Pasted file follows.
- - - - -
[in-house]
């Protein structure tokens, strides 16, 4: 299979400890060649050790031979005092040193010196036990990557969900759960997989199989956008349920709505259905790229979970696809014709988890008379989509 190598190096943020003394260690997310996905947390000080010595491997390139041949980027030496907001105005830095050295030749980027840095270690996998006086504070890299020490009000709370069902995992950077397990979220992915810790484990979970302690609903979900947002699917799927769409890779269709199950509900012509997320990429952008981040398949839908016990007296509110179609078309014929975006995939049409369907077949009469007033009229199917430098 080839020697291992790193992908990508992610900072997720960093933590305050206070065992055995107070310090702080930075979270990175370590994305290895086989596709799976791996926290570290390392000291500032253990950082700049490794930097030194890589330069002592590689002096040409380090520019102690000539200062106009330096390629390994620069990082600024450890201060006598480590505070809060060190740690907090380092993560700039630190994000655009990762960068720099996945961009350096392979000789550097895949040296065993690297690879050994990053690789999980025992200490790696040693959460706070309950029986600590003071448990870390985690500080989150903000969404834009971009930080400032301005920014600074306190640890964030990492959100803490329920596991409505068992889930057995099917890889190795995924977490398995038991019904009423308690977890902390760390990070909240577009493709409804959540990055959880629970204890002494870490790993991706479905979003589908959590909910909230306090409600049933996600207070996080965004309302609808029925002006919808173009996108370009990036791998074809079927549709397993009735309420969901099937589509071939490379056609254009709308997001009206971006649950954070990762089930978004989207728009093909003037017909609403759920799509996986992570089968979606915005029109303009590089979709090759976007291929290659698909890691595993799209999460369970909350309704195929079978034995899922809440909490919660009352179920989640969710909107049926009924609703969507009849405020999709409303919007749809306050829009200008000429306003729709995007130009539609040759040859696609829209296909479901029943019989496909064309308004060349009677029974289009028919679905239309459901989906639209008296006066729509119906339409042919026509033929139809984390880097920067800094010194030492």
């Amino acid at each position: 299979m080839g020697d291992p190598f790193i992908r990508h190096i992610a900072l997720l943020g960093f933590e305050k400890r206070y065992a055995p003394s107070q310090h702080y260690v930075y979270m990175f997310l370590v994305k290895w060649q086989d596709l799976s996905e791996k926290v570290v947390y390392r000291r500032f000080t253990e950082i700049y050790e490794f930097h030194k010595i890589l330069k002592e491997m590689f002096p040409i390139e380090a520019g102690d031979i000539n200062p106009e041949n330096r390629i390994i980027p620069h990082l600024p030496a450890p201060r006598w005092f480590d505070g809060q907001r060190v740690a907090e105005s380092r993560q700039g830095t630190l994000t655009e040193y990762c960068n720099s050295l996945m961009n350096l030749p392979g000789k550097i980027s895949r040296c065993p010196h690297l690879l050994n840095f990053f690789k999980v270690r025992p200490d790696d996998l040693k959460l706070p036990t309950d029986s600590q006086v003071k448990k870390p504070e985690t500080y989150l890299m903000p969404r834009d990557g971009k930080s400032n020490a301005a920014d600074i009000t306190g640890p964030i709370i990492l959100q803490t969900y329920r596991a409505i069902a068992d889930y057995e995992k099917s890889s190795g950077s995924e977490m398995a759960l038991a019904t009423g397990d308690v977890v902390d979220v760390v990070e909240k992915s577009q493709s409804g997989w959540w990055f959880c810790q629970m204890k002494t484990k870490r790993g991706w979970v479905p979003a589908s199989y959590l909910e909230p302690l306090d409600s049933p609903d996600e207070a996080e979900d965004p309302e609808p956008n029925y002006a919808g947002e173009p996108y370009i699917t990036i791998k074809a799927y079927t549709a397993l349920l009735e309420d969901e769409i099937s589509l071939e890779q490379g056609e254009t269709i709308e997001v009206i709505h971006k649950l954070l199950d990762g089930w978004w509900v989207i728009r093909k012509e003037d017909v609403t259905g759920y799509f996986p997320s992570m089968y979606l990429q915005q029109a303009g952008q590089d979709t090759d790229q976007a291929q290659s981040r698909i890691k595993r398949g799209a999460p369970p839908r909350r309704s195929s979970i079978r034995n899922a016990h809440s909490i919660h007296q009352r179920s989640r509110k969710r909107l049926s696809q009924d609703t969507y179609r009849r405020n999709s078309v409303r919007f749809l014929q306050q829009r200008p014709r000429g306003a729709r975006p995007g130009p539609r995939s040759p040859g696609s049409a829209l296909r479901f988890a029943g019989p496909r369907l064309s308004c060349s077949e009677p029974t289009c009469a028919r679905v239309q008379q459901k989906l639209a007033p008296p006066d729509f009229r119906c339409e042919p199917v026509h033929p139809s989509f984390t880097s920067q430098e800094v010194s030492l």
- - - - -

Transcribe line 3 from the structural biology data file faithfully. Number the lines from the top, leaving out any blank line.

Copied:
């Amino acid at each position: 299979m080839g020697d291992p190598f790193i992908r990508h190096i992610a900072l997720l943020g960093f933590e305050k400890r206070y065992a055995p003394s107070q310090h702080y260690v930075y979270m990175f997310l370590v994305k290895w060649q086989d596709l799976s996905e791996k926290v570290v947390y390392r000291r500032f000080t253990e950082i700049y050790e490794f930097h030194k010595i890589l330069k002592e491997m590689f002096p040409i390139e380090a520019g102690d031979i000539n200062p106009e041949n330096r390629i390994i980027p620069h990082l600024p030496a450890p201060r006598w005092f480590d505070g809060q907001r060190v740690a907090e105005s380092r993560q700039g830095t630190l994000t655009e040193y990762c960068n720099s050295l996945m961009n350096l030749p392979g000789k550097i980027s895949r040296c065993p010196h690297l690879l050994n840095f990053f690789k999980v270690r025992p200490d790696d996998l040693k959460l706070p036990t309950d029986s600590q006086v003071k448990k870390p504070e985690t500080y989150l890299m903000p969404r834009d990557g971009k930080s400032n020490a301005a920014d600074i009000t306190g640890p964030i709370i990492l959100q803490t969900y329920r596991a409505i069902a068992d889930y057995e995992k099917s890889s190795g950077s995924e977490m398995a759960l038991a019904t009423g397990d308690v977890v902390d979220v760390v990070e909240k992915s577009q493709s409804g997989w959540w990055f959880c810790q629970m204890k002494t484990k870490r790993g991706w979970v479905p979003a589908s199989y959590l909910e909230p302690l306090d409600s049933p609903d996600e207070a996080e979900d965004p309302e609808p956008n029925y002006a919808g947002e173009p996108y370009i699917t990036i791998k074809a799927y079927t549709a397993l349920l009735e309420d969901e769409i099937s589509l071939e890779q490379g056609e254009t269709i709308e997001v009206i709505h971006k649950l954070l199950d990762g089930w978004w509900v989207i728009r093909k012509e003037d017909v609403t259905g759920y799509f996986p997320s992570m089968y979606l990429q915005q029109a303009g952008q590089d979709t090759d790229q976007a291929q290659s981040r698909i890691k595993r398949g799209a999460p369970p839908r909350r309704s195929s979970i079978r034995n899922a016990h809440s909490i919660h007296q009352r179920s989640r509110k969710r909107l049926s696809q009924d609703t969507y179609r009849r405020n999709s078309v409303r919007f749809l014929q306050q829009r200008p014709r000429g306003a729709r975006p995007g130009p539609r995939s040759p040859g696609s049409a829209l296909r479901f988890a029943g019989p496909r369907l064309s308004c060349s077949e009677p029974t289009c009469a028919r679905v239309q008379q459901k989906l639209a007033p008296p006066d729509f009229r119906c339409e042919p199917v026509h033929p139809s989509f984390t880097s920067q430098e800094v010194s030492l």